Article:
Pete Wargent blogspot

Co-founder & CEO of AllenWargent property advisory, offices in Brisbane (Riverside) & Sydney (Martin Place) - clients include hedge funds, resi funds, & private investors.

4 x finance/investment author - 'Get a Financial Grip: a simple plan for financial freedom’ (2012) rated Top 10 finance books by Money Magazine & Dymocks.

"Unfortunately so much commentary is self-serving or sensationalist. Pete Wargent shines through with his clear, sober & dispassionate analysis of the housing market, which is so valuable. Pete drills into the facts & unlocks the details that others gloss over in their rush to get a headline. On housing Pete is a must read, must follow - he is one of the better property analysts in Australia" - Stephen Koukoulas, MD of Market Economics, former Senior Economics Adviser to Prime Minister Gillard.

"Pete Wargent is one of Australia's brightest financial minds - a must-follow for articulate, accurate & in-depth analysis." - David Scutt, Business Insider, leading Australian market analyst.

"I've been investing for over 40 years & read nearly every investment book ever written yet I still learned new concepts in his books. Pete Wargent is one of Australia's finest young financial commentators." - Michael Yardney, Australia's leading property expert, Amazon #1 best-selling author.

"The most knowledgeable person on Aussie real estate markets - Pete's work is great, loads of good data and charts, the most comprehensive analyst I follow in Australia. If you follow Australia, follow Pete Wargent" - Jonathan Tepper, Variant Perception, Global Macroeconomic Research, and author of the New York Times bestsellers 'End Game' and 'Code Red'.

"Pete's daily analysis is unputdownable" - Dr. Chris Caton, Chief Economist, BT Financial.

Invest in Sydney/Brisbane property markets, or for media/public speaking requests, email pete@allenwargent.com

Tuesday, 19 June 2012

Deloitte highlights two-speed/patchwork economy

More great stuff from the lads at Deloitte Access Economics.

Have come to expect nothing less from them.

Note the final point on 2011 Census population figures to be released soon by the ABS - will be very interesting reading, particularly for property investors, I expect (I was on a roadside campground in the Northern Territory so will be recorded on the 2011 Census as an itinerant!).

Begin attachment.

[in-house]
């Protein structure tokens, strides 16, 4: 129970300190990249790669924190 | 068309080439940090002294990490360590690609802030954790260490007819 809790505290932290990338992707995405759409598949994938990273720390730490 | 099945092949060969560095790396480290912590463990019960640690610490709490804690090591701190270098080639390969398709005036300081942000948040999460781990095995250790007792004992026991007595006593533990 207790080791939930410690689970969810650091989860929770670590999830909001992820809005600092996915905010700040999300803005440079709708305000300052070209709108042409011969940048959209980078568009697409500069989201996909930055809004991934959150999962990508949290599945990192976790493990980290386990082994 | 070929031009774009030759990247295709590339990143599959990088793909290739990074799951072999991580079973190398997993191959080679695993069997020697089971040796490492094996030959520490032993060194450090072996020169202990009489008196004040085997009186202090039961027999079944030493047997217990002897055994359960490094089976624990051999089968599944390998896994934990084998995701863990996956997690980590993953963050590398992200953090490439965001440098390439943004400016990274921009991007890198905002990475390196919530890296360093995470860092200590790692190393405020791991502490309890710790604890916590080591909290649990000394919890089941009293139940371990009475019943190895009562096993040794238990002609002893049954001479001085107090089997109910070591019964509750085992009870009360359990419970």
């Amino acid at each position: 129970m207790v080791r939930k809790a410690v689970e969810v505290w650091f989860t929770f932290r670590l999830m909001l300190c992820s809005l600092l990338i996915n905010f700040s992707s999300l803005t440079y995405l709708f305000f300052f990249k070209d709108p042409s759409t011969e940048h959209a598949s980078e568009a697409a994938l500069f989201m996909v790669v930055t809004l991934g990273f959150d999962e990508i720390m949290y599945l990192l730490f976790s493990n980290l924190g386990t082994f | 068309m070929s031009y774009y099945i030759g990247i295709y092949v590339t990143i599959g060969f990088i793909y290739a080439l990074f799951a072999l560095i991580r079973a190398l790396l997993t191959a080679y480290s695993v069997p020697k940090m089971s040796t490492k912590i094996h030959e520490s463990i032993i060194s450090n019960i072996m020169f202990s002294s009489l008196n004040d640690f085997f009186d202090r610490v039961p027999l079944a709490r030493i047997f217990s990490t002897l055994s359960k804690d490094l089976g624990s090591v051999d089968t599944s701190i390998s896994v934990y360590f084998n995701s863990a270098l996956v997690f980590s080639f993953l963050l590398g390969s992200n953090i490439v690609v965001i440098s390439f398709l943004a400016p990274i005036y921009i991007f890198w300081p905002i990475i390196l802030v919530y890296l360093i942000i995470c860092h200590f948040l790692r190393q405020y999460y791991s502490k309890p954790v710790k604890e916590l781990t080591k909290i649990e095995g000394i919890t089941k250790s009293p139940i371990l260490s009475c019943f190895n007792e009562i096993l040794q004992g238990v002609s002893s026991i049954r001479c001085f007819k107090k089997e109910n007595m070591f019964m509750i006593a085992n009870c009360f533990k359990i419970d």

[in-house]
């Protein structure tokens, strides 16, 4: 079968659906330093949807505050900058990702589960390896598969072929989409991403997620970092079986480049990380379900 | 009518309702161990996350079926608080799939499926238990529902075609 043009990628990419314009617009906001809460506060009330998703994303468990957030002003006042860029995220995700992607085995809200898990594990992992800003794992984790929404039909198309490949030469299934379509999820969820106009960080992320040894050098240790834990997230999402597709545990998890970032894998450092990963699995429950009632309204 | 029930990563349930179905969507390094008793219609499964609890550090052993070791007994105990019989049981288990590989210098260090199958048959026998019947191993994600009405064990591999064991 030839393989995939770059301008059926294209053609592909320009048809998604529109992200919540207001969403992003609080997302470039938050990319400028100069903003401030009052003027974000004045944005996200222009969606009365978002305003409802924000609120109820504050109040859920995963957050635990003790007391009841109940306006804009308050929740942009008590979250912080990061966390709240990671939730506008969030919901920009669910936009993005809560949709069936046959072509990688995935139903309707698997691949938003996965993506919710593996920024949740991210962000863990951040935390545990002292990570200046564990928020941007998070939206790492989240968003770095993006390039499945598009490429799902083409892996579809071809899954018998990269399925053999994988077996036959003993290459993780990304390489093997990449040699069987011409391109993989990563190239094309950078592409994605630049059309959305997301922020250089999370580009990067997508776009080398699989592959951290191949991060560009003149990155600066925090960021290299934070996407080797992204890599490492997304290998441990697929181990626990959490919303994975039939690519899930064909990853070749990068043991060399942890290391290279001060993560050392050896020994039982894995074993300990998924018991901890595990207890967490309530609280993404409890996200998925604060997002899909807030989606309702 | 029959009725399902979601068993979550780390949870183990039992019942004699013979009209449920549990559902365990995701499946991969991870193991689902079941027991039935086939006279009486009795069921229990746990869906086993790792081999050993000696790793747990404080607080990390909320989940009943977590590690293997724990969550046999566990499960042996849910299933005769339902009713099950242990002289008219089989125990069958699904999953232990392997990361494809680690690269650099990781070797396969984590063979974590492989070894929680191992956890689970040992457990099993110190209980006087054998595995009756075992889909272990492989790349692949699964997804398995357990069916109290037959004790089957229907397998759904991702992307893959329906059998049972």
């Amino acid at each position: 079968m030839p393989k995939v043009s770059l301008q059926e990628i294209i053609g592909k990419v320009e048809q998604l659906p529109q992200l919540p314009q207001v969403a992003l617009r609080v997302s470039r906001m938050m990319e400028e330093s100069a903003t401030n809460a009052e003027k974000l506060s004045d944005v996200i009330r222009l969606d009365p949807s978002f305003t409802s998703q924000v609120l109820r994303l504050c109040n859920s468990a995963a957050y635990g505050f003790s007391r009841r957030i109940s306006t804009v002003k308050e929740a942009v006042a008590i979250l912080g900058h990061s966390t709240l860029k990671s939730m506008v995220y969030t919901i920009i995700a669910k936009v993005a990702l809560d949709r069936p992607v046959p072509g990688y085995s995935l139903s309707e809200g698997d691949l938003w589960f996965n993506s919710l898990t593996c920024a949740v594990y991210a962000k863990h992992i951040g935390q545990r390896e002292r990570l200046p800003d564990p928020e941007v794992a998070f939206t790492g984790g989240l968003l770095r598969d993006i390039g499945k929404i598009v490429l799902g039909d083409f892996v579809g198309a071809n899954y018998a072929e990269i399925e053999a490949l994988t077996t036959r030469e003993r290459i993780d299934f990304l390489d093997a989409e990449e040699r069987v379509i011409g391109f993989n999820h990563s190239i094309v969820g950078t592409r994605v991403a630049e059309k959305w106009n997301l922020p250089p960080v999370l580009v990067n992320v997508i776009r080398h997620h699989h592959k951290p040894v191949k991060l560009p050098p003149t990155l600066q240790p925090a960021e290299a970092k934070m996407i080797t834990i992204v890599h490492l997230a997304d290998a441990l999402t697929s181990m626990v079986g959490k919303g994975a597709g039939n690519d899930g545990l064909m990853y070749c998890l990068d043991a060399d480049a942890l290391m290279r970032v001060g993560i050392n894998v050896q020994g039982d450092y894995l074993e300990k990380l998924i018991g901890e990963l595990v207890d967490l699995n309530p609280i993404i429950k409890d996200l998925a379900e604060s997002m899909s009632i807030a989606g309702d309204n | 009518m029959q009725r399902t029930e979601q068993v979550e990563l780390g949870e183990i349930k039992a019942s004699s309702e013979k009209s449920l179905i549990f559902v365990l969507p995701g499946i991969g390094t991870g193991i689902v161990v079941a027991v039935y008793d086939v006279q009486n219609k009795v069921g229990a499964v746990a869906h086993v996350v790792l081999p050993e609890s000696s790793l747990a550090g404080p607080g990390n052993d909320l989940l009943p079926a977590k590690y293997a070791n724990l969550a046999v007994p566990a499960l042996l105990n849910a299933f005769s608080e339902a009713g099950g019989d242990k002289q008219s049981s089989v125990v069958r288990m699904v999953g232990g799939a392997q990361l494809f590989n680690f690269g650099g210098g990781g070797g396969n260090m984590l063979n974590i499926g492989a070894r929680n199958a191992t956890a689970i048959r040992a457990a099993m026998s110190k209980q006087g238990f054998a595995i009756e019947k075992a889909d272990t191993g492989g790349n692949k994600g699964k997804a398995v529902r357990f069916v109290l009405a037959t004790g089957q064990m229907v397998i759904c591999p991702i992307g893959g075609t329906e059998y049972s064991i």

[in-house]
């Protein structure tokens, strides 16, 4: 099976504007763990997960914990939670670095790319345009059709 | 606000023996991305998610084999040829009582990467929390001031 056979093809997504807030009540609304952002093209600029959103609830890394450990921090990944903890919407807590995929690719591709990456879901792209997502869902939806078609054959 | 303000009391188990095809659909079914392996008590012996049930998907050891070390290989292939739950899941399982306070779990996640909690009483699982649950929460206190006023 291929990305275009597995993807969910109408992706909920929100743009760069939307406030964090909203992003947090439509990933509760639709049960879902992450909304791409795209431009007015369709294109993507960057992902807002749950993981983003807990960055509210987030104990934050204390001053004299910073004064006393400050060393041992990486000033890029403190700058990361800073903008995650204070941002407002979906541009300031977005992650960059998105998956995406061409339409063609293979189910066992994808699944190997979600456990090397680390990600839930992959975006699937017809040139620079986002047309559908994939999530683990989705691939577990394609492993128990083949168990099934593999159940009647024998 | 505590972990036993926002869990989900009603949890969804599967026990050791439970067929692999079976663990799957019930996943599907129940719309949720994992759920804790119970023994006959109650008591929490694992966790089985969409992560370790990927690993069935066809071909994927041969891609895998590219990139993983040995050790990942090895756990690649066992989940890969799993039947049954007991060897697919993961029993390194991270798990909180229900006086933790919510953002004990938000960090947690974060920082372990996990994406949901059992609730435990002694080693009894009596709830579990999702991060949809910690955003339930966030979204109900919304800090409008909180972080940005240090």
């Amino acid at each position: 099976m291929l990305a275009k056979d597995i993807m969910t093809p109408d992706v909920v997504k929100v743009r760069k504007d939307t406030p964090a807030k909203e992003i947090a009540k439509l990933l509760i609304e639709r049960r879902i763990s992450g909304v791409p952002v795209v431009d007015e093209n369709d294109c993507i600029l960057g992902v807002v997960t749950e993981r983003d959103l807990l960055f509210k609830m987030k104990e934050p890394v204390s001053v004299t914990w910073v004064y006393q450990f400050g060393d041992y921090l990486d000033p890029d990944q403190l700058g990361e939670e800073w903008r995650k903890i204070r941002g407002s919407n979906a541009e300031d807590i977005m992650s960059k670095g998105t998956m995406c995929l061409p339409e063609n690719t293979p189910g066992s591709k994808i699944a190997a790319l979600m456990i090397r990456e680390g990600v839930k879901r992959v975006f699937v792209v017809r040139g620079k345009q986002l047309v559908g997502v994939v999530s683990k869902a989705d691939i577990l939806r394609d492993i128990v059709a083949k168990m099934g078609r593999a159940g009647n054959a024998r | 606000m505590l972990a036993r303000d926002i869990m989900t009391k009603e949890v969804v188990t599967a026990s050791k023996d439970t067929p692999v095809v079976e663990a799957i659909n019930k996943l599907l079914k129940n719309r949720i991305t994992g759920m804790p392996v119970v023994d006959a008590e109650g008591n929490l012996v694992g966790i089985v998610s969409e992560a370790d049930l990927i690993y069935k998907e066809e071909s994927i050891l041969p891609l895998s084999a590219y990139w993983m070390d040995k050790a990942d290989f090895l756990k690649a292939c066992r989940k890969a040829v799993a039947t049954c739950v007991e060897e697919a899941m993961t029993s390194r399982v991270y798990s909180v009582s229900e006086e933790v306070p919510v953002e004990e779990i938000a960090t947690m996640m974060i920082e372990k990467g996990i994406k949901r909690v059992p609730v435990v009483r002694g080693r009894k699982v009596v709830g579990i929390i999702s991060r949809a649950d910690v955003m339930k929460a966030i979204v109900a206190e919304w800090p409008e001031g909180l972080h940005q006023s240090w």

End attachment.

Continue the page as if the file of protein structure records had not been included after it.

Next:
• Despite ongoing pessimism surrounding the state of the economy, Australian economic data has been healthy of late. The latest National Accounts data showed an impressive 1.3% GDP growth in the March quarter, and total growth of 4.3% over the year
  • In addition, and despite the reporting of some high profile job shedding, the number of people with jobs in Australia has started to rise again
  • Employment grew by 1.0% in the year to May, with 111,000 new jobs created. That rate of growth is still well below longer term trends, but it has been enough to keep the unemployment rate steady at around 5%. Most of that jobs growth has also been a 2012 story. Over the past six months, the Australian economy has put on 87,000 new jobs, almost all of which are full time
  • Over the past year mining is clearly the standout, with mining employment up 26.8%, easily the fastest rate of growth in any industry, adding 58,000 new jobs
  • [patchiness] is evident in employment too. Construction, transport and warehousing, retail, and manufacturing have all been big losers, with cumulative job losses of 136,000 jobs over the same period
  • There are also...different stories across the States. Western Australia has recorded the strongest employment growth over the past year, up 4.0%. Some 27,000 new mining jobs account for over half of the State's employment growth. Above trend growth was supported by the health and social assistance, professional services and manufacturing industries
  • Overall, while high profile corporate cutbacks are still in the headlines, recent labour force data has shown that a modest jobs recovery has commenced.

Macro movements
  • Spanish banks received a €100 billion bank bailout this week, while Spanish bond yields passed 7% for the first time and Moody's cut their sovereign debt rating to Baa3. That puts them only one cut above junk, and on negative watch.

The week ahead
  • The Greek election was held on the weekend, with a victory being claimed for New Democracy and thus for Greece remaining within the Eurozone. What remains to be seen is how hard the new government pushes for a relaxation of their bailout terms – and what that does for the bailout's credibility
  • Early responses in global markets have been positive, and the Australian dollar is up in Monday morning trade
  • Domestically, the ABS will be releasing the first waves of data from the 2011 Census. Importantly, that provides important detail on population numbers and characteristics